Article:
I also have a background of an anger that I felt increasingly unable to cope with. As an adult, I don't keep cereal in the house because I know I'll eat it for every meal of the day, not just breakfast. That's just my adult decision. Just as you surmised with the decision I've made to not own a gun.

Do I know how to use a gun? Yes. Have I fired a gun in the past? Yes. Was I taught by my father, who was himself very reverent and respectful of guns in general? Yes. I've never taken any "actual" safety courses, but, given what I've been taught throughout my life, I believe I have a fairly good enough grasp of the basics.

Plus, I haven't felt the genuine *need*. I've never been in a situation where I didn't feel that I had control over myself (ie, in what *I* would do in response to such a threat that would qualify for the need of a reaction with a gun) enough to keep myself and my loved ones safe.

As an american though, I hold dear the idea that *SHOULD I NEED TO*, as a person without a criminal background, I CAN purchase a gun if necessary. And that, of course, is when I'd immediately take an instructional course.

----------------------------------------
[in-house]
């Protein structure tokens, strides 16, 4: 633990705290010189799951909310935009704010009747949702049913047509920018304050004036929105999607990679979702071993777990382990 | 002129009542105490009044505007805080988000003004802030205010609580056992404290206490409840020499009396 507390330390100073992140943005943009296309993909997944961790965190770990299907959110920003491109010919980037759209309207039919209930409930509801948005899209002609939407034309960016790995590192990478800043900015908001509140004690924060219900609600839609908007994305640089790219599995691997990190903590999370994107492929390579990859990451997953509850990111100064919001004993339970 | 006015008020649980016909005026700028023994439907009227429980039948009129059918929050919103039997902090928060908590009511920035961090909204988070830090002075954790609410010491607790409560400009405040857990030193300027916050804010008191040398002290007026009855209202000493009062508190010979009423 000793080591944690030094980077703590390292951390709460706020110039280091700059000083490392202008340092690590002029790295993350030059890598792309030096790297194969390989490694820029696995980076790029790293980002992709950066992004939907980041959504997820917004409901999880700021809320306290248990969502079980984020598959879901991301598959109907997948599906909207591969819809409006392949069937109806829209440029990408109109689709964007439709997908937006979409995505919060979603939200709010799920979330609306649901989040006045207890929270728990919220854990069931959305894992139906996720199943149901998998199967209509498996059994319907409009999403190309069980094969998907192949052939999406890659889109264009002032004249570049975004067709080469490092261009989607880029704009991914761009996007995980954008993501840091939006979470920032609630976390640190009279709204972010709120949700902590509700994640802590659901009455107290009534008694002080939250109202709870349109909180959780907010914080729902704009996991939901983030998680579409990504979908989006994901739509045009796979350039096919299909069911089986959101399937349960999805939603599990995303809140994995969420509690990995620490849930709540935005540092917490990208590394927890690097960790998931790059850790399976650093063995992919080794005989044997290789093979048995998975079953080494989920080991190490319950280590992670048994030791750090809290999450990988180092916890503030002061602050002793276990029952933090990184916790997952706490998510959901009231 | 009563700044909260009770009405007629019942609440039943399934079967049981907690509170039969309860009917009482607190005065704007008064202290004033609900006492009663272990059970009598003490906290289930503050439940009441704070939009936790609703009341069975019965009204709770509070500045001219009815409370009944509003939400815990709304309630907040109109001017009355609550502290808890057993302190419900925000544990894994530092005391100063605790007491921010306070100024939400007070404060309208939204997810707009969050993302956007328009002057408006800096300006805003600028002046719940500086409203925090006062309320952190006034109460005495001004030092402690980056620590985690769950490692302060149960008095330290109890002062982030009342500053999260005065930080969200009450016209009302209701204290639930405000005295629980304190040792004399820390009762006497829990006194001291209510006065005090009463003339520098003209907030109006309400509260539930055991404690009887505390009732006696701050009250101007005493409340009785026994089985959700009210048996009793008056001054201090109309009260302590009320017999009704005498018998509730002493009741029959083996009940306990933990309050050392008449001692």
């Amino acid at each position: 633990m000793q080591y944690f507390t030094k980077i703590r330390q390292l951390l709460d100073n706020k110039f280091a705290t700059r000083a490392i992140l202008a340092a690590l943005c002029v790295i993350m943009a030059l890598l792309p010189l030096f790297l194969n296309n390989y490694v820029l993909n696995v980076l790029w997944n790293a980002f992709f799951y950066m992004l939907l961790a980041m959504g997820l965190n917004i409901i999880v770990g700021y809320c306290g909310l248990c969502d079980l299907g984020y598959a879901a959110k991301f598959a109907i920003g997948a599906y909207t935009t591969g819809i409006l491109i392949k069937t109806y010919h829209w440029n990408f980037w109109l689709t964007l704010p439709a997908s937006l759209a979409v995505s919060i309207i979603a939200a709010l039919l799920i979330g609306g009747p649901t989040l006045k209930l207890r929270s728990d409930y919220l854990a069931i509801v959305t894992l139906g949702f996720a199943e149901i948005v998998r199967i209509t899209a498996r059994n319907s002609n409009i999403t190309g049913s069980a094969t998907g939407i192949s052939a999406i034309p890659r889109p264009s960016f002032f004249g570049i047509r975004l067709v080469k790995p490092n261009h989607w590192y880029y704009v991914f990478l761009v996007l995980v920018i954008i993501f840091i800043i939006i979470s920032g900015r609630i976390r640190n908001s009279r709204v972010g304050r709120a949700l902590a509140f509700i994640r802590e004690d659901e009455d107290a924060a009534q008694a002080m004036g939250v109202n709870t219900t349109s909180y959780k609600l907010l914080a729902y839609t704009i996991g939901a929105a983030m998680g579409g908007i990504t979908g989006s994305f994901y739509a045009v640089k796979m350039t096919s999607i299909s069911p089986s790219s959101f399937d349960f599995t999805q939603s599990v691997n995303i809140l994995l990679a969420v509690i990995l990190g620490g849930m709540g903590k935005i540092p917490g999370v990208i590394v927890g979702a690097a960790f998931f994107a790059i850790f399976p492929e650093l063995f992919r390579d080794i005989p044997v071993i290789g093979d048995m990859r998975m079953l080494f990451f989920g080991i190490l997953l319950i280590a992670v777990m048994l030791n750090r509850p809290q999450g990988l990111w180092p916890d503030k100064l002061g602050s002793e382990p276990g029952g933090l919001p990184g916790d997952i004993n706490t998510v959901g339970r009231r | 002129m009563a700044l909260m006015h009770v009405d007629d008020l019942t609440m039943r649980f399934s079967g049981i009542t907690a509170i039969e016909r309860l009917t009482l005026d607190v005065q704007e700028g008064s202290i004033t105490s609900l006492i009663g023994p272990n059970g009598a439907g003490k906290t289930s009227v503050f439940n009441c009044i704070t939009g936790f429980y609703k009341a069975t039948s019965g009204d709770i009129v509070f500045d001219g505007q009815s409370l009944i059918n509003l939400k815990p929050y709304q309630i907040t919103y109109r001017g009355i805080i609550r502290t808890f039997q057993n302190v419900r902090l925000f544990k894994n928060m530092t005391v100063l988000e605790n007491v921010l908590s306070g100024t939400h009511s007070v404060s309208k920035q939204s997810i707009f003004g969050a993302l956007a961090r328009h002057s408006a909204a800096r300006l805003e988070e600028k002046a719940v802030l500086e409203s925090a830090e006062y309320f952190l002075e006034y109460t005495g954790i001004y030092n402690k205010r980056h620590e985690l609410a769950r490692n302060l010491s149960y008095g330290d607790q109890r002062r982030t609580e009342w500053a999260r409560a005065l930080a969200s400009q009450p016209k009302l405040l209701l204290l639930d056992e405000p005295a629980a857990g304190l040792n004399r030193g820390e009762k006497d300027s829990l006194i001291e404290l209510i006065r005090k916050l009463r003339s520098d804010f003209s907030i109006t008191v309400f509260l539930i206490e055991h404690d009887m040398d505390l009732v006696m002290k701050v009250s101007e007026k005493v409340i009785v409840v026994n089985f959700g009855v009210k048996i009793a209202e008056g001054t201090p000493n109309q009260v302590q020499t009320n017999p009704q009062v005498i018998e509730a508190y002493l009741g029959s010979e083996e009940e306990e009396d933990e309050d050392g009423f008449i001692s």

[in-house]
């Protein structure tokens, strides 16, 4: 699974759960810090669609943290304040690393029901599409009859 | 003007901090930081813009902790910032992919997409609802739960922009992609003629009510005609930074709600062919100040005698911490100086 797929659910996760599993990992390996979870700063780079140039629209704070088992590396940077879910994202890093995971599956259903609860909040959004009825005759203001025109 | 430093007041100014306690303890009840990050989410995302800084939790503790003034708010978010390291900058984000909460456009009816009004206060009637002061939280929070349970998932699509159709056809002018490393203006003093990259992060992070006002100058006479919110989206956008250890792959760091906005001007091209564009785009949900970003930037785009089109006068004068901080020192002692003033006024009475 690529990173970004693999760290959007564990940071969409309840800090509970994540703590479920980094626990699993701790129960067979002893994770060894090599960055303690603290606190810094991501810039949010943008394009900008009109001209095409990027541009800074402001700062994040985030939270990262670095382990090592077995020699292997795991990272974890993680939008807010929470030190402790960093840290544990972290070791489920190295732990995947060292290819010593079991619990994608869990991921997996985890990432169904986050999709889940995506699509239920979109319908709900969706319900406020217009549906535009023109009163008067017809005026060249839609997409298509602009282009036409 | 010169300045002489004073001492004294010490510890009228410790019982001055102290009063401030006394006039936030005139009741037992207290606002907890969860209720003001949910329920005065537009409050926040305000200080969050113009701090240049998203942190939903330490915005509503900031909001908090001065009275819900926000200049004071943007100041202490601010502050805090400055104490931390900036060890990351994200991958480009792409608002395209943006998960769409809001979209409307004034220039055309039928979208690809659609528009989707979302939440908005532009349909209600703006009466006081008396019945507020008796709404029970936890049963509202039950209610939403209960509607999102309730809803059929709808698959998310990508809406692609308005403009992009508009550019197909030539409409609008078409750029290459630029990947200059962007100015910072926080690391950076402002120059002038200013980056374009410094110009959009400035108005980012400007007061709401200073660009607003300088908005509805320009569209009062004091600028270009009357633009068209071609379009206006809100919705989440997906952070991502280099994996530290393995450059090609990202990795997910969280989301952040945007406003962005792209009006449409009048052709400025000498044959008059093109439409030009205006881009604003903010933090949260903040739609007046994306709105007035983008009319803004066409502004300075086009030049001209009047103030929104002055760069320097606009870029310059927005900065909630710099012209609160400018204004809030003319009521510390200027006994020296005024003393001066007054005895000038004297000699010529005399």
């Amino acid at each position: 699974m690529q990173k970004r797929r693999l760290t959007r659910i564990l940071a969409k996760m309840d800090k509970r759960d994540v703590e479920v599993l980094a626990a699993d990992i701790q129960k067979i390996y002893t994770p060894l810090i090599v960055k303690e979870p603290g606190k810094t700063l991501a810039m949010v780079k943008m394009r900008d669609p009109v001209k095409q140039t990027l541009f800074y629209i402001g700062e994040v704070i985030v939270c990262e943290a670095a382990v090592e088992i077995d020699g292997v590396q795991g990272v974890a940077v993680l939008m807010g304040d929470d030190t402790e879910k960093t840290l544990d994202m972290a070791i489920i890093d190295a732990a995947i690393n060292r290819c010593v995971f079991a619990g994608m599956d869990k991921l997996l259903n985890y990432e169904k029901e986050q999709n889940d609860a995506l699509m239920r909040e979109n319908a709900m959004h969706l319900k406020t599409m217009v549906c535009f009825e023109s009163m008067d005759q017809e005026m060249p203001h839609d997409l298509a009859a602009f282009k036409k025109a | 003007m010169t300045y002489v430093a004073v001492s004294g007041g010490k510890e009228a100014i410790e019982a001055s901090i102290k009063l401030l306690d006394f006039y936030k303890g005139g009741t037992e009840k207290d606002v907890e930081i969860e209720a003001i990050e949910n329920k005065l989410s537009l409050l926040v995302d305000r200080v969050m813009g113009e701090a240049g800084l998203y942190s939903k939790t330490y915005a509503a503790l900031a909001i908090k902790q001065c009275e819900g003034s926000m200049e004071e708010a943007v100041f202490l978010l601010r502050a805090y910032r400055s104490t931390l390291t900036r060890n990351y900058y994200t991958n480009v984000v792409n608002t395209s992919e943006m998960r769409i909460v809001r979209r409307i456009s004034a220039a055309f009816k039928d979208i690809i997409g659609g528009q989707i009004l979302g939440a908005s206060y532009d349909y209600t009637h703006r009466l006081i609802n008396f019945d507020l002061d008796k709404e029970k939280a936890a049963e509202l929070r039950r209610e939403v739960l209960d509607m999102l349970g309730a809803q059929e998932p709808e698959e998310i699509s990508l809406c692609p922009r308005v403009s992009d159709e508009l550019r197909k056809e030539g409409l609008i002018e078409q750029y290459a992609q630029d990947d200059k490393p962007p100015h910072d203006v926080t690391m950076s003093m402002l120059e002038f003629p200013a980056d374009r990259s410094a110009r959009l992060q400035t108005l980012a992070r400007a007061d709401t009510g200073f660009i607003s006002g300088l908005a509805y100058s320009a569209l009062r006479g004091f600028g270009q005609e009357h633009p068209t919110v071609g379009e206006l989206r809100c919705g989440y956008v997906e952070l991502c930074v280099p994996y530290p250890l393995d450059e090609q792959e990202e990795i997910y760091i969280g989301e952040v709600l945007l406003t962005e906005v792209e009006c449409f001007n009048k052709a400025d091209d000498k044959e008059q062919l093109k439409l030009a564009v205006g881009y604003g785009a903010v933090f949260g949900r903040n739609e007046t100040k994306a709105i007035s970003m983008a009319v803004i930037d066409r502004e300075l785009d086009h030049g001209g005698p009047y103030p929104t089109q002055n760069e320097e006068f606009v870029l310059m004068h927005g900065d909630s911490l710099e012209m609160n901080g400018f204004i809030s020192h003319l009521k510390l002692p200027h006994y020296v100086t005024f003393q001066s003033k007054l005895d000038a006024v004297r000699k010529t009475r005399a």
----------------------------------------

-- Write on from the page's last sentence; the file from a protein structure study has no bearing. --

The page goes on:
Know what I mean?



posted on Feb, 12 2015 @ 10:01 AM
link   

originally posted by: budski


Can someone tell me why they feel the need to be armed?

.


To keep people like you from taking my guns, or whatever else you decide I shouldn't have.



posted on Feb, 12 2015 @ 10:02 AM
link   

originally posted by: budski

No worse than the paranoia which makes people think everyone is out to get them and that owning a gun is the answer.


Sure it is Democide is the biggest killer the world has ever seen.



posted on Feb, 12 2015 @ 10:02 AM
link   

originally posted by: ManBehindTheMask
a reply to: blupblup

Really?

Tell that to the kids who have been suspended from school for doing things like eating a pop tart into a shape that resembles a gun....

Or for the kindergartners that were suspended and recommended to go to counseling for pointing his finger and going "pew pew"